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demand for larger sizes, has greatly stimulated this important enterprise.  The feature of low-priced lands, natural growih [sic] of plant-food grasses, cheapness of cultivation of other economical food-plants, climate conditions, excesses of neither heat nor cold; abundant labor at reasonable prices; ample transportation facilities by both rail and water; and a market within a minimum distance.  Relative to cassava as a stock-food a prominent breeder states:
            “Having been in the stock business all my life, I always like to bring things down to a practical illustrations, to show what we can do in the stock business, as I am claiming that this is to be of great advantage to the stock grower.  And when I say that Georgia, today, is paying out tens of thousands of dollars every month for beef brought in, butter brought in, pork brought in, etc., and does not raise enough to supply its own citizens, I think you will agree with me that we should bring this down to a stock-raising proposition.
            “Now, we will take the average weight of a good fair steer running in our woods, the market price today, what it will cost to feed him 100 days, what he will gain in that 100 days, and the market price he will fetch and see where we are at:

1 steer, weight 500 lbs., at 2 cents……………………………….………………….$10.00
1 steer, fed 100 days 20 lbs. cassava per day, at $3 per ton, cost at farm….…………..3.00
1 steer, fed 100 days 3 lbs. cottonseed meal, 300 lbs. at $20 per ton, average price…..3.00

100 days average gain per day, 3 lbs……………………………………………300 lbs.
100 days, original weight………………………………………………………..500 lbs.
                                                                                                                               800 lbs.

            Selling price at 4 cents per lb…………………………………………….$32.00

making the difference between $32, selling price, and $16, cost, per steer, or a profit of $16 in 100 days’ feeding or 100 per cent.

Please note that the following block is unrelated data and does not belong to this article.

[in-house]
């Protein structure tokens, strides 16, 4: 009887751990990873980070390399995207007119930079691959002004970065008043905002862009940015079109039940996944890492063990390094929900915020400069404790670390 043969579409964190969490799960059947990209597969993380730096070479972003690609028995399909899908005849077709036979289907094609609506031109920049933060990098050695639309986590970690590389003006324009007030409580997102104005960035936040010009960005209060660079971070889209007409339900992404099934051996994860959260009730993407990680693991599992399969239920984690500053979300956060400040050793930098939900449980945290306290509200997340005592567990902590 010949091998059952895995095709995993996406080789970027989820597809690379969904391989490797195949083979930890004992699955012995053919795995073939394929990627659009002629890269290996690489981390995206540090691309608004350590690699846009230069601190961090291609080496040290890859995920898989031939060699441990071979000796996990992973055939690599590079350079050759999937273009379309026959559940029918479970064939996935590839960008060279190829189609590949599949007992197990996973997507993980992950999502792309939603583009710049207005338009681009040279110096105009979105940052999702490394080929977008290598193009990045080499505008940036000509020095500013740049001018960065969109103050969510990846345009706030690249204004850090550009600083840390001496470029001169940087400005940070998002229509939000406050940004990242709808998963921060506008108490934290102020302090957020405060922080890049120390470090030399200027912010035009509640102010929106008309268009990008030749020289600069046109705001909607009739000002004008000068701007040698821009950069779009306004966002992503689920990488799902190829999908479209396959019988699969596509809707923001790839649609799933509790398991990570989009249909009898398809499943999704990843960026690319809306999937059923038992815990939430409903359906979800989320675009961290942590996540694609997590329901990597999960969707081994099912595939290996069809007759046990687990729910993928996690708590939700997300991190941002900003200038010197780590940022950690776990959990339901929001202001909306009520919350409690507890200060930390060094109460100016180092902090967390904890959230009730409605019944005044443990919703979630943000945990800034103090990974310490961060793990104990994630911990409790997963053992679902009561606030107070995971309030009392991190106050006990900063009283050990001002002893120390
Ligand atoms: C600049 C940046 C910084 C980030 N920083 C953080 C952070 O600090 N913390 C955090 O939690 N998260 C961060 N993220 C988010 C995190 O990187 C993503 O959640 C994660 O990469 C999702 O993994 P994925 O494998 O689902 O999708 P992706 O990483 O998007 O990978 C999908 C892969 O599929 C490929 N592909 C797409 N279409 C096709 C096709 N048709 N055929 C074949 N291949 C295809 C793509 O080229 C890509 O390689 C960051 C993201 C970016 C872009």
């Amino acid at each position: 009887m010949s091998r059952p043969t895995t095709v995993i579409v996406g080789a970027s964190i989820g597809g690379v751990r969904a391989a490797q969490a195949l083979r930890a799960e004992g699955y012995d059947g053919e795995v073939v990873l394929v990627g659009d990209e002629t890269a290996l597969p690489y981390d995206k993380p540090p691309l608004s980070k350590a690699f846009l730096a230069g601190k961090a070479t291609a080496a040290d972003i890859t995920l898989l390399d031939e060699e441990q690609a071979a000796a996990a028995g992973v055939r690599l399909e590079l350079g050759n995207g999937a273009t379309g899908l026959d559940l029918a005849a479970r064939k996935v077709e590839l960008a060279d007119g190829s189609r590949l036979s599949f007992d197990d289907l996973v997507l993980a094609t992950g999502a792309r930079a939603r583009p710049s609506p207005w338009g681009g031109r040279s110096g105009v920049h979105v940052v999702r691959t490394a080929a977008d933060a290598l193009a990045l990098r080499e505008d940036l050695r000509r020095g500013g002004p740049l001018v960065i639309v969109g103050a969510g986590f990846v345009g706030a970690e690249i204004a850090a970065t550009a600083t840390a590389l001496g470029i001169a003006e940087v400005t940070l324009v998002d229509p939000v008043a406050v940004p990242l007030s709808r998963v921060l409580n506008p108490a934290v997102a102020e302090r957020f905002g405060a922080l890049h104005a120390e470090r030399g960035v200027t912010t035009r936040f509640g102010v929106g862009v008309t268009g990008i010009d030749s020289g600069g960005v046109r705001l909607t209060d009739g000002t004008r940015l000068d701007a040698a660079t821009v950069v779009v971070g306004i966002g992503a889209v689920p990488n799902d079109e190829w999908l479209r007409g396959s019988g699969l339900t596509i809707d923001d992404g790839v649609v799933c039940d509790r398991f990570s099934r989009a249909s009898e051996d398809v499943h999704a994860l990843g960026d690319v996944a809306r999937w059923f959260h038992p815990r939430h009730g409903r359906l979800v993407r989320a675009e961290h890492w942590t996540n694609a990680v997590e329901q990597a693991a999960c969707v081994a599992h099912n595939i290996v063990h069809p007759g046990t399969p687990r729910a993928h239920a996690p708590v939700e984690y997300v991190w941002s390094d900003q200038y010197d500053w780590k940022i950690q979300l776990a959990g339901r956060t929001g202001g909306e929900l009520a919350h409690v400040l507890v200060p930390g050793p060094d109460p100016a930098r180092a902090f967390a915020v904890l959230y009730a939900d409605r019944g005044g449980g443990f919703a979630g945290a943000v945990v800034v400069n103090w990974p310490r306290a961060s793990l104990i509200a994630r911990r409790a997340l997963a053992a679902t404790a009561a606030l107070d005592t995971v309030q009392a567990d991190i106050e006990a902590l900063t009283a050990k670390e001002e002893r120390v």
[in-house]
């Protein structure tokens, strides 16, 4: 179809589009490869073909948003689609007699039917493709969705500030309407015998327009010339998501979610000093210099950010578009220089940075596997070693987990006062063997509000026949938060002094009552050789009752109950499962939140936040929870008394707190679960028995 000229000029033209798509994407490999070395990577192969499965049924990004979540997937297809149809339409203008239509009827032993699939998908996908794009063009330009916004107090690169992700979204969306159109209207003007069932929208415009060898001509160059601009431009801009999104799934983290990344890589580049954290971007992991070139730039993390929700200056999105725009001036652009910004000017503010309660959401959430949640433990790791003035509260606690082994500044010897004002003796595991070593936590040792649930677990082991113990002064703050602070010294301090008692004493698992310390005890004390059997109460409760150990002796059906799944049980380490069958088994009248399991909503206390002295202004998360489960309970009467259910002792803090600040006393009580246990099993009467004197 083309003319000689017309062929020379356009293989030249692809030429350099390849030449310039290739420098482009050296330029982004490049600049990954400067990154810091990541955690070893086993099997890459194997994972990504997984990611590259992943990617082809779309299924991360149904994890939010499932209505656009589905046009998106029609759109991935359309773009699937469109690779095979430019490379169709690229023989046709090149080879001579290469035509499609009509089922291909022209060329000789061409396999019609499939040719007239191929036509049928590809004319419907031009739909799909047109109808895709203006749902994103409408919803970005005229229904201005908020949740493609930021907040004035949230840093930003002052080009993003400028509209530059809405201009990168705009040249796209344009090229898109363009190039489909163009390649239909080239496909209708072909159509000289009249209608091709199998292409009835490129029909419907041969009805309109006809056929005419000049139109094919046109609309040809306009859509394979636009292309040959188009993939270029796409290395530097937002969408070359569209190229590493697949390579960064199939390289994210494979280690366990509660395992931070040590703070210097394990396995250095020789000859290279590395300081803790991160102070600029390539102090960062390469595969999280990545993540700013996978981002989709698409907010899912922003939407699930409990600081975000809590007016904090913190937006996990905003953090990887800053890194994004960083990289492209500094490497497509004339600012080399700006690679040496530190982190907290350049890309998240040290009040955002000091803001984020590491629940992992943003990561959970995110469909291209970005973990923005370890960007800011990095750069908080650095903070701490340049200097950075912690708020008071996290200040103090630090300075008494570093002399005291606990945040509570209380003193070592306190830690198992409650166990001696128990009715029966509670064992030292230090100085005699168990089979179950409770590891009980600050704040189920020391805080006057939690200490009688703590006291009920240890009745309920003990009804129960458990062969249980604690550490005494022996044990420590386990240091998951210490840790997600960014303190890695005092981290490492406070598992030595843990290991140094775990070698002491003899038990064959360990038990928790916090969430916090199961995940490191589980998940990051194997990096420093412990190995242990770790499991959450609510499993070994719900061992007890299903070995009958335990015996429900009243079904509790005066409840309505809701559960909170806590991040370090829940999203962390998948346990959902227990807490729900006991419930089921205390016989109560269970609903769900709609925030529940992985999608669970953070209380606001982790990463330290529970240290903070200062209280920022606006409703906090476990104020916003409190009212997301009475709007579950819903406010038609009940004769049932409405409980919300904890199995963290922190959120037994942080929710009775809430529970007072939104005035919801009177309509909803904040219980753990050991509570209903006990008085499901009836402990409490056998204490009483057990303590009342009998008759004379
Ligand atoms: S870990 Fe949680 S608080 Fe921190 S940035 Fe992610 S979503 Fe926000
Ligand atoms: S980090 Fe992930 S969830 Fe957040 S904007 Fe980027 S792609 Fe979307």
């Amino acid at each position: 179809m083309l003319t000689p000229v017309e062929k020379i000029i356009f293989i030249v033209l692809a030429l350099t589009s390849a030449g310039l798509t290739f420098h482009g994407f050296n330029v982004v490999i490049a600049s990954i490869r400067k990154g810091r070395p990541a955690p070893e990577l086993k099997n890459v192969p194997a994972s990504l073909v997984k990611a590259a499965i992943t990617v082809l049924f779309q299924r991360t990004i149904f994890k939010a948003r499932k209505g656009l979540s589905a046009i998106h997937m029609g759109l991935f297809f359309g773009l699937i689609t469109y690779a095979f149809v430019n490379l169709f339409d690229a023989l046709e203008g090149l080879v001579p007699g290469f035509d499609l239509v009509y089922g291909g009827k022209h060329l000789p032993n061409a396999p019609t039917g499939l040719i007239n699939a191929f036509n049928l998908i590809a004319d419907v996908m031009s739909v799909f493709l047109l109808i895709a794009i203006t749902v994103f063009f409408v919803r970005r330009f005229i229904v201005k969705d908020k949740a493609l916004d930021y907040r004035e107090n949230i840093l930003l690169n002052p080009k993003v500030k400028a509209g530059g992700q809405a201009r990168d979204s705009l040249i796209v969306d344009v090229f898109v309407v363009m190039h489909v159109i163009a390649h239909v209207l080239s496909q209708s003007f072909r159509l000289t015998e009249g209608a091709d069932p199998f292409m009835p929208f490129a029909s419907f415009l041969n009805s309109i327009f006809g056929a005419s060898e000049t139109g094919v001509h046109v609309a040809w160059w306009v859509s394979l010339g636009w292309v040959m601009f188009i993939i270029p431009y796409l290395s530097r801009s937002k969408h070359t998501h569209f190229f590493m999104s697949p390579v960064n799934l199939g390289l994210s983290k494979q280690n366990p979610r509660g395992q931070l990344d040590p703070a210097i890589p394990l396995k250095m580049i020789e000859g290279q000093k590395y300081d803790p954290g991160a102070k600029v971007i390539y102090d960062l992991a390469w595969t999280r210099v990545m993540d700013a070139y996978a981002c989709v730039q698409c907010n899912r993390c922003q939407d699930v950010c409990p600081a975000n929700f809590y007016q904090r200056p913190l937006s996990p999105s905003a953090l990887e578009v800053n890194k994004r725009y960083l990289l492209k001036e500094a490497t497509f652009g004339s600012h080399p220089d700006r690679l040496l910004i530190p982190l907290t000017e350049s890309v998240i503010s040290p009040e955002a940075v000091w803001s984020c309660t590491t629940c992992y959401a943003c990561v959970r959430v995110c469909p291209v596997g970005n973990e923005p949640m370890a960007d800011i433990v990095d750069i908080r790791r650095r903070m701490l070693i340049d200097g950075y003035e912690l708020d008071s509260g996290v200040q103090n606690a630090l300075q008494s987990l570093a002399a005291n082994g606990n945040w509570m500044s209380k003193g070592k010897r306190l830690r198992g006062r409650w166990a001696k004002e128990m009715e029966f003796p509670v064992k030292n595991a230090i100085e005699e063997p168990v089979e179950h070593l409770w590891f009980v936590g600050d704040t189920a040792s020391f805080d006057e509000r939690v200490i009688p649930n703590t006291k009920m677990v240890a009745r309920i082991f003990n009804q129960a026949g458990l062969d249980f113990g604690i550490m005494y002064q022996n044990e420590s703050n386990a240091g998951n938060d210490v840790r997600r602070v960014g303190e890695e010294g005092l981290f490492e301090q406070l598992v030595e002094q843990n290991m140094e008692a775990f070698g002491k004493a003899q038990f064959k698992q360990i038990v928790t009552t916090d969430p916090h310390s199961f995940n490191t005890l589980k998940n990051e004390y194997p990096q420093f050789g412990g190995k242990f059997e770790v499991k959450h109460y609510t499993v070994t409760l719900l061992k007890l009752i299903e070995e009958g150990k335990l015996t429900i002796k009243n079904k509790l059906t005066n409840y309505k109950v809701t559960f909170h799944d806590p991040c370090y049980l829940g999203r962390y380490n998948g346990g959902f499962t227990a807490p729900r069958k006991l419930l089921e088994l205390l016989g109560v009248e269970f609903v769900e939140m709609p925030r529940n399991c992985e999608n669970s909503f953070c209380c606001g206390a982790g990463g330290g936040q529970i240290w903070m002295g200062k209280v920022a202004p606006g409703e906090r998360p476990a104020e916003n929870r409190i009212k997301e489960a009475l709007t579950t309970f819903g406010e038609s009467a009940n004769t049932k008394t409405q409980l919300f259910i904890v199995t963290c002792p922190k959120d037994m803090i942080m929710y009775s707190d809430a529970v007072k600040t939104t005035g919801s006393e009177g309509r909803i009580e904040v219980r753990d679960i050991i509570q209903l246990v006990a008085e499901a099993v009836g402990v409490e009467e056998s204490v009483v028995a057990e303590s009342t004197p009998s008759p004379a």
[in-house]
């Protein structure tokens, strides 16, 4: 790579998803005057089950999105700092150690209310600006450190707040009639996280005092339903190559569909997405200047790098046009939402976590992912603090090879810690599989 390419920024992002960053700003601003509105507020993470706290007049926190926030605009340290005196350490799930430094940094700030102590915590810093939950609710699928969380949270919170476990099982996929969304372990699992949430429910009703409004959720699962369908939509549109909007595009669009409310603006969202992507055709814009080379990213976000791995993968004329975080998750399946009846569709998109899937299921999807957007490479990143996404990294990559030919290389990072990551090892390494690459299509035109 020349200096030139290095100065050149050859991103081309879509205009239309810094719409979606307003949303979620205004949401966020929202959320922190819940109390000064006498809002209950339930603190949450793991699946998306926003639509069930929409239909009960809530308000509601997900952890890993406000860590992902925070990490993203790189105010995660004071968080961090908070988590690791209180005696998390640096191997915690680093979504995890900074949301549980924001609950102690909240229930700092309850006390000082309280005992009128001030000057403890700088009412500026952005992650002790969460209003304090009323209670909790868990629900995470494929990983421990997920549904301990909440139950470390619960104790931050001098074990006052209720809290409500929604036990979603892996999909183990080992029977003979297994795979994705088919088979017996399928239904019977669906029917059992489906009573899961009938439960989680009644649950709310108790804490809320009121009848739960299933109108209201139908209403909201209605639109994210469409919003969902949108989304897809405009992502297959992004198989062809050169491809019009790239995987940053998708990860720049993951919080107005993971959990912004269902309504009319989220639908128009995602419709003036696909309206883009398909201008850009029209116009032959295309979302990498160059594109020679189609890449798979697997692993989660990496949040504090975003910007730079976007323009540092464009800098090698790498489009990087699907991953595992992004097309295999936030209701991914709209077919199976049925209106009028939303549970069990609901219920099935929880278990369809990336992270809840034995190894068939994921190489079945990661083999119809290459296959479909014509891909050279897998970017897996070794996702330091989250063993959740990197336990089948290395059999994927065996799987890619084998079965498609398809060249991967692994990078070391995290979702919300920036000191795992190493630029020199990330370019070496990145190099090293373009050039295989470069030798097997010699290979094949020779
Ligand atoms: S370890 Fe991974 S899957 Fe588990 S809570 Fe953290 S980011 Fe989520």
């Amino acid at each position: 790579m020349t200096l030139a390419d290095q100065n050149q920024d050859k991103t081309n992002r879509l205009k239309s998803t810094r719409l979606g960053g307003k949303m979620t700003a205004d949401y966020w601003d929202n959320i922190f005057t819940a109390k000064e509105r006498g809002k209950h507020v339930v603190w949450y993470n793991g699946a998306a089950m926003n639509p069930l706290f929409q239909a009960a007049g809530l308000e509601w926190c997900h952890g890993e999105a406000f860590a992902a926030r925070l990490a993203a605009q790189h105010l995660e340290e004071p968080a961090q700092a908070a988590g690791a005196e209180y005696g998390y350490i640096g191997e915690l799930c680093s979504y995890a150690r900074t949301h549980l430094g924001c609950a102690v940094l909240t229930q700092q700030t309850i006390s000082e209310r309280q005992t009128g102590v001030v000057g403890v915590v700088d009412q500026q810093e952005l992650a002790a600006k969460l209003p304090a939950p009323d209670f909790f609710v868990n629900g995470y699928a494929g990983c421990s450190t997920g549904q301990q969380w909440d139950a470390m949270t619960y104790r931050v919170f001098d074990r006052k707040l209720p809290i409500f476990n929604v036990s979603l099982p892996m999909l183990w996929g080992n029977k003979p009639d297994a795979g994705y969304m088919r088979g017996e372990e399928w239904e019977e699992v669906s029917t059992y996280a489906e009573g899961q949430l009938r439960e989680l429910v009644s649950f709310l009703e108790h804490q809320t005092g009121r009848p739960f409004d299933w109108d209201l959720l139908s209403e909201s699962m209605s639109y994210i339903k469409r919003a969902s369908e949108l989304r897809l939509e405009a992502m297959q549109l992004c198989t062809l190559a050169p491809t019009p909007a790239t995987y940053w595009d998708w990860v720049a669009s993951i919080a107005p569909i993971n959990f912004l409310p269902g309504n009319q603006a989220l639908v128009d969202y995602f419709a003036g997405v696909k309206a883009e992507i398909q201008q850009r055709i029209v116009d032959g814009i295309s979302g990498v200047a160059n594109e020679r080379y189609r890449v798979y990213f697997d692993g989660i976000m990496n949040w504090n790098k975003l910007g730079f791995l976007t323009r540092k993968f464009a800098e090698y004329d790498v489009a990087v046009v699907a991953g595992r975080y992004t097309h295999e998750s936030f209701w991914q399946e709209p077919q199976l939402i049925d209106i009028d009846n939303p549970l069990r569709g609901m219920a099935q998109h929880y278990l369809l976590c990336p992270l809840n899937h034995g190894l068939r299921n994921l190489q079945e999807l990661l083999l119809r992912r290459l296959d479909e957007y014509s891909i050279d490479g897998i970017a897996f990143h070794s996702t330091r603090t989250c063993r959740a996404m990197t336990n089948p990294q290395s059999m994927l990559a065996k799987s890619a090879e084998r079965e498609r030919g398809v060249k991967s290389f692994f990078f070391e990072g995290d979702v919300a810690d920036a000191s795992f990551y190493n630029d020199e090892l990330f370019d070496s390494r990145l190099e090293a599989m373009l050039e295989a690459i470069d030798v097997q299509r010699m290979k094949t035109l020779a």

The conclusions arrived at in the above table, i.e., making, say, 100 per cent., or $16 on one steer, or $1,600 on 100 steers in 100 days.  This, I believe, any careful feeder can do.  You will notice that I have made no charge either way for the labor or care of the steers, or for the valuable fertilizer derived from their droppings.

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            The local consumption of poultry and eggs is far in excess of the local supply.  Immense quantities of chickens, ducks, guineas, geese, turkeys and eggs are shipped into Brunswick each week.  Yet invariably success has been attained by those who have gone into this industry here.  At the Southeastern Fair, held in Brunswick in November, 1899, the exhibit of Glynn county raised fowls of various kinds afforded a practical illustration of what can be accomplished in raising for market and breeding purposes.  Mr. Fred Baumgartner and Mr. Louis Mayer have been highly successful in their efforts; and there is not a farmer who has not his broods of chickens, turkeys, ducks, geese, with their eggs, but only brining his surplus to a market that is anxious for more home-raised products.  Not only is the local market demanding those products, but there are excellent opportunities for shipment to Florida and other points.


            There are five dairy farms supplying the needs of the city.  The cows are mostly of the Jersey breed.  None of the dairies make a specialty of cream, butter, butter-milk, cheese, or any bi-products of milk.  But a very small amount of these products are made in the county, although the demand is unusually large for the size of the city.  These products, when of home manufacture, bring a premium on the market price.  The demand for creamer has been steadily increasing until now there is an excellent opportunity for one.  Large, natural ranges for cattle, favorable climatic conditions, and labor, with home-raised foodstuffs, afford a condition that should be an inducement.


            Bee culture has been undertaken on a small scale for several years, and has proven highly profitable.  The local market consumes large quantities and prefers the local product at a premium.

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            In addition to the yielding properties of her varied soil, Glynn county is bounded and pierced by fully two hundred miles of inland water-ways, both salt and fresh, and while affording navigable channels by which truck is brought to market, they produce a wide variety of fish kind.

Oysters.          There are over 50,000 acres of oyster beds in the county, and about one-half of which are partly cultivated and protected.  The Glynn county, or better known as the Brunswick oysters, are of a superior quality, and command a premium in the markets.  Thousands of bushels are shipped to the interior markets each season; and the two canneries pack and ship 30,000 cases of oysters annually.  This industry affords excellent opportunities for further development.